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Shrub Identification

Posted by pob76 Wisconsin (My Page) on
Sat, Oct 31, 09 at 10:09

I need some assistance identifying a shrub I discovered in a natural area directly adjacent to my property. The fall color beautiful (yellow, orange, and red). I wanted to clear out the weeds and overgrowth around it so it could flourish but as I got closer to it, I discovered, (aside from the beautiful leaf coloring), bright pink pods, featuring bright orange seeds (berries?). I have not had success identifying the shrub (or tree) in any of my books. I'm hopeful someone can help me


Follow-Up Postings:

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RE: Shrub Identification

It's a Euonymus. A picture could help narrow down the species. The Burning Bush (euonymus alatus) is common to many areas. Google "euonymus" and see if you can find the exact species of what you saw.


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RE: Shrub Identification

Many Thanks. I'll hunt in that direction. I would not have gone there on purpose. Now that I recheck the leaves, they are very similar, and fall coloring is also very close. What has completely thrown me off though are the vibrant pink and orange pods. I'll post again if I find the right species. Thanks again.


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RE: Shrub Identification - Picture in Gallery

I totally forgot that I did post a picture over in the gallery, under "Name that Plant". It's the first picture; a close up of the bright pink pods, which have opened to reveal the orange seeds.


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RE: Shrub Identification

Definitely a Euonymus.

Here is a link that might be useful: Your picture


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RE: Shrub Identification

Didn't see a post in the Gallery section but your plant is probably Euonymus americanus, often called strawberry tree or hearts-a-burstin'. It is a native shrub with a very wide distribution and the seed pods are pretty distinctive, even for a euonymus.

Here is a link that might be useful: euonymus photos


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RE: Shrub Identification

No, it is not E. americanus. See that link in my post above - that is the OP's picture.


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RE: Shrub Identification

The pic looks like a spindle tree (euonymus europaeus).


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RE: Shrub Identification

That's a Euonymus atropurpureus, Eastern Wahoo. Easy to separate from Euonymus americanus (Strawberry Bush) while in fruit.

Eastern Wahoo has smooth pink capsule, splitting to reveal the orange seed coats. Strawberry Bush has warty bumps on the pink seed capsule.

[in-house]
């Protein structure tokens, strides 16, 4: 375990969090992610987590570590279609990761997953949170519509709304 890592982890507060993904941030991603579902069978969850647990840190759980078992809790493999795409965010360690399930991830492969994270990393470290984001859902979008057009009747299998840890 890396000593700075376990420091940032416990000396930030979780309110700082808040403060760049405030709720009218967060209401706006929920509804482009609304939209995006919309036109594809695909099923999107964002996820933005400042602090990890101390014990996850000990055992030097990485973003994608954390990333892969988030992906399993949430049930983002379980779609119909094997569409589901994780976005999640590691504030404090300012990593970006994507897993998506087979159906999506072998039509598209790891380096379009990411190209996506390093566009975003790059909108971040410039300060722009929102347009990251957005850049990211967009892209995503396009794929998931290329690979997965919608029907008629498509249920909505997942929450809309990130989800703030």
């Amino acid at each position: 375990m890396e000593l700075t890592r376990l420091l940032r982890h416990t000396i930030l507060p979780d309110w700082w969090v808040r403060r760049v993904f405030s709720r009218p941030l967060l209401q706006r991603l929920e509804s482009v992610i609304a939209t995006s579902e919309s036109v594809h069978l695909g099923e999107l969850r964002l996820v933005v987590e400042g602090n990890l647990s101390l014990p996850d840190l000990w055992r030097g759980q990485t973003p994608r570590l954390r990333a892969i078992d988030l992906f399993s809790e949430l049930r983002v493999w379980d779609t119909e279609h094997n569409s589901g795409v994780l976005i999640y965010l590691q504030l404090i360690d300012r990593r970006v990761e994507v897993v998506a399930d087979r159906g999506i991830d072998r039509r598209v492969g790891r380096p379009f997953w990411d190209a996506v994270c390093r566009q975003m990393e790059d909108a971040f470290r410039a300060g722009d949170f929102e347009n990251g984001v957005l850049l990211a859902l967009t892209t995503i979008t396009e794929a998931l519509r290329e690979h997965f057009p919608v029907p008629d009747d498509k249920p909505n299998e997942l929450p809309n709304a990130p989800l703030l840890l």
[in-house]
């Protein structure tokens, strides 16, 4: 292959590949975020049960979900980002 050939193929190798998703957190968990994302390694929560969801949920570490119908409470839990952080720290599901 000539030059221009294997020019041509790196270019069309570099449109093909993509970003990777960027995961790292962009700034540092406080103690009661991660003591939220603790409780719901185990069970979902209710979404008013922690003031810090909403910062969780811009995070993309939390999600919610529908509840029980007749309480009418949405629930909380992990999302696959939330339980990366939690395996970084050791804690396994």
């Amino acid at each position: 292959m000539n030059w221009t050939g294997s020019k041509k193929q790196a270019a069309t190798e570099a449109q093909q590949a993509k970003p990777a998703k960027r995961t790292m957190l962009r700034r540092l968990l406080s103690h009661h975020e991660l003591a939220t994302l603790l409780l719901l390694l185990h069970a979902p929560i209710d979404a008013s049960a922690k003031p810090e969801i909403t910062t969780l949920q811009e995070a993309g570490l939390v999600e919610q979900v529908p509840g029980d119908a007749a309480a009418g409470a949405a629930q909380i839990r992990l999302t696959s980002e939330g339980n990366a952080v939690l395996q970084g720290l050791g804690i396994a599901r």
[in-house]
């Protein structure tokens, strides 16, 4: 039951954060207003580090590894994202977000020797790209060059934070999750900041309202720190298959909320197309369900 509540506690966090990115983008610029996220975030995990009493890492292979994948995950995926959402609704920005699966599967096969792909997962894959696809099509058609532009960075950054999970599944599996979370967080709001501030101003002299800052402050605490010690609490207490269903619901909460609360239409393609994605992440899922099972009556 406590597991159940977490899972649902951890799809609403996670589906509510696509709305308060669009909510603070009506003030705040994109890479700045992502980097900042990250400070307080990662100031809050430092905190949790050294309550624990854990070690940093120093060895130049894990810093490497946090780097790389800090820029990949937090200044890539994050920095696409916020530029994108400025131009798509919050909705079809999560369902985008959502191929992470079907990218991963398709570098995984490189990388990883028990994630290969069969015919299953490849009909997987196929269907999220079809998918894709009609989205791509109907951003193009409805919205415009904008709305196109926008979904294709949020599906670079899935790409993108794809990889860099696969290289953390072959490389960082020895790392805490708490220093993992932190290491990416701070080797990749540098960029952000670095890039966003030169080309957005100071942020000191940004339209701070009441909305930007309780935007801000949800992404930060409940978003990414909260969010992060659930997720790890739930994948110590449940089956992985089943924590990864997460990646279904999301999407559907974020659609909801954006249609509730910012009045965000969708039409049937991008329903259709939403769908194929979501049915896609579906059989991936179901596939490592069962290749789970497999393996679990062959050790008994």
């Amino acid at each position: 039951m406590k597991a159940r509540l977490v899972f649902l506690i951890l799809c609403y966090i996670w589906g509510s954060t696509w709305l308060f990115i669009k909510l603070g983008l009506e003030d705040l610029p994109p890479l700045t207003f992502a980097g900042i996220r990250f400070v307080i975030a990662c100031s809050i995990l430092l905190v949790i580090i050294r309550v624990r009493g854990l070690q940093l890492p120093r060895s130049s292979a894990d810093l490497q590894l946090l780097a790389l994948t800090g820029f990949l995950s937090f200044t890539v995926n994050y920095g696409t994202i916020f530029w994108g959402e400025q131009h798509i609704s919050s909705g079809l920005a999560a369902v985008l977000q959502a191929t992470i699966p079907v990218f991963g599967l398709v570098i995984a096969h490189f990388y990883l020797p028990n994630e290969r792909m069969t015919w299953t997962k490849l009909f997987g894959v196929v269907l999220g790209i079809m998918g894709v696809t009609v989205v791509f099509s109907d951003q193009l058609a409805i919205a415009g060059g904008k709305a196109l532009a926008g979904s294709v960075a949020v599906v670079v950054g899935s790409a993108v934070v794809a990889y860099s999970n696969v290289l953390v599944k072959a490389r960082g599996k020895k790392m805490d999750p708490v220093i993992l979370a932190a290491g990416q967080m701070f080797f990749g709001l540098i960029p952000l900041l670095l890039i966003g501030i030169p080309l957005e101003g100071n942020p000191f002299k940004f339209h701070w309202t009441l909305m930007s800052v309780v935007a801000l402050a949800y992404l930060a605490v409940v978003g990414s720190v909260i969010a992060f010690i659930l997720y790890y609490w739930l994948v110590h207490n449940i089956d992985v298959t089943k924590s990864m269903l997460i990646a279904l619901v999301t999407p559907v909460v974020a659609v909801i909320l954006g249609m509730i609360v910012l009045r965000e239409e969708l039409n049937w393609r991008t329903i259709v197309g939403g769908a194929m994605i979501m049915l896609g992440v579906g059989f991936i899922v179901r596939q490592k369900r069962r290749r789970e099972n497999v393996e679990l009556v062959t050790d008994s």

Both species are native in KY. Eastern Wahoo mostly populates circumneutral soils of limestone origin, while Strawberry Bush is most often found on soils of more acid reaction.


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RE: Shrub Identification

Good call. There was a thread about the Eastern Wahoo in the New England Gardening Forum recently. I've enclosed the link below.

Here is a link that might be useful: Eastern Wahoo thread.


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RE: Shrub Identification

Oh my gosh, you all have given me so much information. Thank you so much. After looking at and reading the various links, I'm thinking it's looking more like an Euonymus europaeus. For these reasons:
1. Link shows picture of pods that look much like the pods in my picture (see "your picture") in #5 position above from esh ga.
2. Very upright growth habit. Eastern Wahoo has a rounded growth habit, and pictures I've found on-line of fruit/pods are completely different. I'll attach a link on a subsequent post, as I do not know how to attach two links in one posting. I'm very new at this. Sorry. Feel free all of you genius's out there to rip apart my thinking.

Here is a link that might be useful: Euonymus europaeus


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Shrub Identification - Eastern Wahoo

  • Posted by pob76 5 Wisconsin (My Page) on
    Sun, Nov 1, 09 at 11:05

Here is the link I mentioned in previous post as to why my shrub may not be an Eastern Wahoo.

Here is a link that might be useful: Eastern Wahoo


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RE: Shrub Identification - Pics in Gallery

  • Posted by pob76 5 Wisconsin (My Page) on
    Sun, Nov 1, 09 at 13:16

To all helping me identify the Euonymus, I have posted 3 more pictures in the gallery. They are named appropriately, Euonymus 1, Euonymus 2, and Euonymus 3. The first one that I posted, the one that got this whole identity thing going is named "No idea what this is - but beautiful". The 3 new ones are listed under "Name that Plant", "Autumn Beauty", and "Nature's Best"
Hope this helps. Had to compress the photos in order to upload them, so they are not that clear. Bummer.


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RE: Shrub Identification

pob76, the link that you posted of Eastern Wahoo (E.atropurpureus) are of flowers, not the seed capsules that we are seeing now in the fall. Actually, that is probably the easiest way to distinguish it from eurpaeus, which has greenish petals instead of maroon/brown.


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